20 October 2015 The first day of the Conrad Festival started off
The first day of the Conrad Festival started off with a strong accent. The thing we will most certainly remember was the presence of Nobelist Svetlana Alexievich and two-time Nike Award laureate Wiesław Myśliwski – but the inauguration of the Festival brought many more experience.
Svetlana Alexievich, who was the first to take part in the Festival opening press conference, made the Audutorium Maximum of the Jagiellonian University the literary heart of the world for the duration of the “Unwomanly face of Russia” meeting. The discussion attracted crowds of people, who filled the auditorium that seats over 1000 people to the brim. It was well worth it – the writer spoke movingly about her journalist experiences (particularly the meetings with the women she described), her creative work, her plans for further books, as well as answering a long series of reader questions.
After the meeting with Alexievich, festival goers gathered in great numbers at the Under the Rams Palace (Pałac Pod Baranami) to take part in the “Taming the world” discussion with Wiesław Myśliwski. As it turned out, the discussion was an opportunity to refresh the image of the writer, clearing away the many clichés laid over it, and to understand what peasant culture means for the author of the Treatise on Shelling Beans, along with the metaphorical way of thinking about the world connected with it and the world-creating possibilities of literature. What’s more, while answering a question from the audience about the “death of the author”, we heard the reassuring answer that Myśliwski has no intention of leaving this world and that his creative work is not done yet.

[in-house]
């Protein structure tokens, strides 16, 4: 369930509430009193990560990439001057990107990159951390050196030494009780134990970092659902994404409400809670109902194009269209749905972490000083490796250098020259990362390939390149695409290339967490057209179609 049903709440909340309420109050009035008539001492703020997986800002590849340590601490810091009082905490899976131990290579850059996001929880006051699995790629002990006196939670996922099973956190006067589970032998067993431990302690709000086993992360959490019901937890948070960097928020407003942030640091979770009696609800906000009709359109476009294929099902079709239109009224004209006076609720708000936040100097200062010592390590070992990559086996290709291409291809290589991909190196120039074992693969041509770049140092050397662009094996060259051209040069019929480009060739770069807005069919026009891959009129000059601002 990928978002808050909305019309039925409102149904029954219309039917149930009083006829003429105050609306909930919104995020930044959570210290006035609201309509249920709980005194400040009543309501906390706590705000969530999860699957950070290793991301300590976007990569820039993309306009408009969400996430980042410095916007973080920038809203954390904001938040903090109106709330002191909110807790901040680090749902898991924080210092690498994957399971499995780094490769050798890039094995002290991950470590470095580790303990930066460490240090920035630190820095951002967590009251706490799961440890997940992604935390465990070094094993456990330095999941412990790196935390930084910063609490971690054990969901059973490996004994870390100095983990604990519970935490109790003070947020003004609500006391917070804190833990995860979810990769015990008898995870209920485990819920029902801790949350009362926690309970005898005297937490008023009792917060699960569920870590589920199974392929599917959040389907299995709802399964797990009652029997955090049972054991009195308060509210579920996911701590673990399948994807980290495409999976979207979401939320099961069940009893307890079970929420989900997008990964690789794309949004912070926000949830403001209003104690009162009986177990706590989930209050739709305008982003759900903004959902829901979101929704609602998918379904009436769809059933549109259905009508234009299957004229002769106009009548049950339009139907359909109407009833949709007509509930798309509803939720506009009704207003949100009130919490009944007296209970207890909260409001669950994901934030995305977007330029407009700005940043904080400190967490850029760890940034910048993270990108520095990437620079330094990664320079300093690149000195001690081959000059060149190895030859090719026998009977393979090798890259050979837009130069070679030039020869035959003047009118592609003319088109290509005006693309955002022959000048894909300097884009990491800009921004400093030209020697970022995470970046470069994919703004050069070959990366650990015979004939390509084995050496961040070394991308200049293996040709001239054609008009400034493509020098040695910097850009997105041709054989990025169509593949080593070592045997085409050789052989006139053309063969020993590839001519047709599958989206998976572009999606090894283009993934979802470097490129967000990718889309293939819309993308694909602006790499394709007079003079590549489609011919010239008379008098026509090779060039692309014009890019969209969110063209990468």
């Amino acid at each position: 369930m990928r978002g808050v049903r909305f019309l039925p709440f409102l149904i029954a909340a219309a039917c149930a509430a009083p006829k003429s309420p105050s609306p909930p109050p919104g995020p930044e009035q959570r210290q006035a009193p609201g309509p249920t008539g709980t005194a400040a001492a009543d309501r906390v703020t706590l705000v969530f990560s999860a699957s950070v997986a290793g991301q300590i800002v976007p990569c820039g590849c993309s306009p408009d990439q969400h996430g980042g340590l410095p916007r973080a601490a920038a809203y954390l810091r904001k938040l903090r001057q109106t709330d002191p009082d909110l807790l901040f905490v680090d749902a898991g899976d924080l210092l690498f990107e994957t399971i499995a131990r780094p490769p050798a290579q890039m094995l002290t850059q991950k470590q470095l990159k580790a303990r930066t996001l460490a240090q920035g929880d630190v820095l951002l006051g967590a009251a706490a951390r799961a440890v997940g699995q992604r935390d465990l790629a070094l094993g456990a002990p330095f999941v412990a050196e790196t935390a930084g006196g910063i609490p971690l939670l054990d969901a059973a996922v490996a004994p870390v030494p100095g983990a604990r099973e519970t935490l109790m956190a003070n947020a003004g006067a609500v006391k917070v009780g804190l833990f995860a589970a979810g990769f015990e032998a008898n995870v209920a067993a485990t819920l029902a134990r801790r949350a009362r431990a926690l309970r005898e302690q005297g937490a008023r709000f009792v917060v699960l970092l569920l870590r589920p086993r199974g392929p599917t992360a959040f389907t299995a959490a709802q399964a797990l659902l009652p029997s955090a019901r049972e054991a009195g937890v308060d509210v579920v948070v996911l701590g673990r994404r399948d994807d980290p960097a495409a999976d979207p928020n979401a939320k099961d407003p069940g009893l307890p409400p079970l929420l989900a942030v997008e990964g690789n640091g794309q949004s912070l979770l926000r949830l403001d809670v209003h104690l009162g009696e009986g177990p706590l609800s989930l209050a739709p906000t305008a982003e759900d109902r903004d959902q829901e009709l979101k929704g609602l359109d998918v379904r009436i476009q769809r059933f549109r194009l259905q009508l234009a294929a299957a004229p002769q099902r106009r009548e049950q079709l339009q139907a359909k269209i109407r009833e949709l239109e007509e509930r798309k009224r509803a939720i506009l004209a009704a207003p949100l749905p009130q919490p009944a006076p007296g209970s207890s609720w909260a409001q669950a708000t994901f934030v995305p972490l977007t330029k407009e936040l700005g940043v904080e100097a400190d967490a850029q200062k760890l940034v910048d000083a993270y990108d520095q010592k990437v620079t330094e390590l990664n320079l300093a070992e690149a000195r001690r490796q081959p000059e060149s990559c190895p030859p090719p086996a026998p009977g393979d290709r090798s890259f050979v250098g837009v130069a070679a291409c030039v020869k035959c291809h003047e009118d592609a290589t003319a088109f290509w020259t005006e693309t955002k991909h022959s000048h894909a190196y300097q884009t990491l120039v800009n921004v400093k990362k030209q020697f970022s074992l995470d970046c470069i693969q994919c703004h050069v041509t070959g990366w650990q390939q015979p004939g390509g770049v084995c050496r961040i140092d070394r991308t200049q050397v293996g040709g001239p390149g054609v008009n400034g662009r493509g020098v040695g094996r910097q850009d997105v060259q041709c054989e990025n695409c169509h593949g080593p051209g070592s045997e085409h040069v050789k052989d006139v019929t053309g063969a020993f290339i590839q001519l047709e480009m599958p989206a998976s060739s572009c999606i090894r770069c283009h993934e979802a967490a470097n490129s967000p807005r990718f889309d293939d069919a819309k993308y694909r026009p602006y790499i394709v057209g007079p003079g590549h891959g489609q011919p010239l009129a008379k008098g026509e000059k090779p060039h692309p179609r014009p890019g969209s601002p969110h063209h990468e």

“Whose Ukraine?” was the subject of the first festival day discussion by Igor T. Miecik, Paweł Pieniążek and Ziemowit Szczerek, along with Iryna Vikyrchak. The meeting showed how closely literature and politics can intermingle. The problems that were discussed are things we hear about every day: the political and social situation in Ukraine, the corruption in the country’s government, but also the hopes connected with the painfully-born citizenship attitudes and identity changes.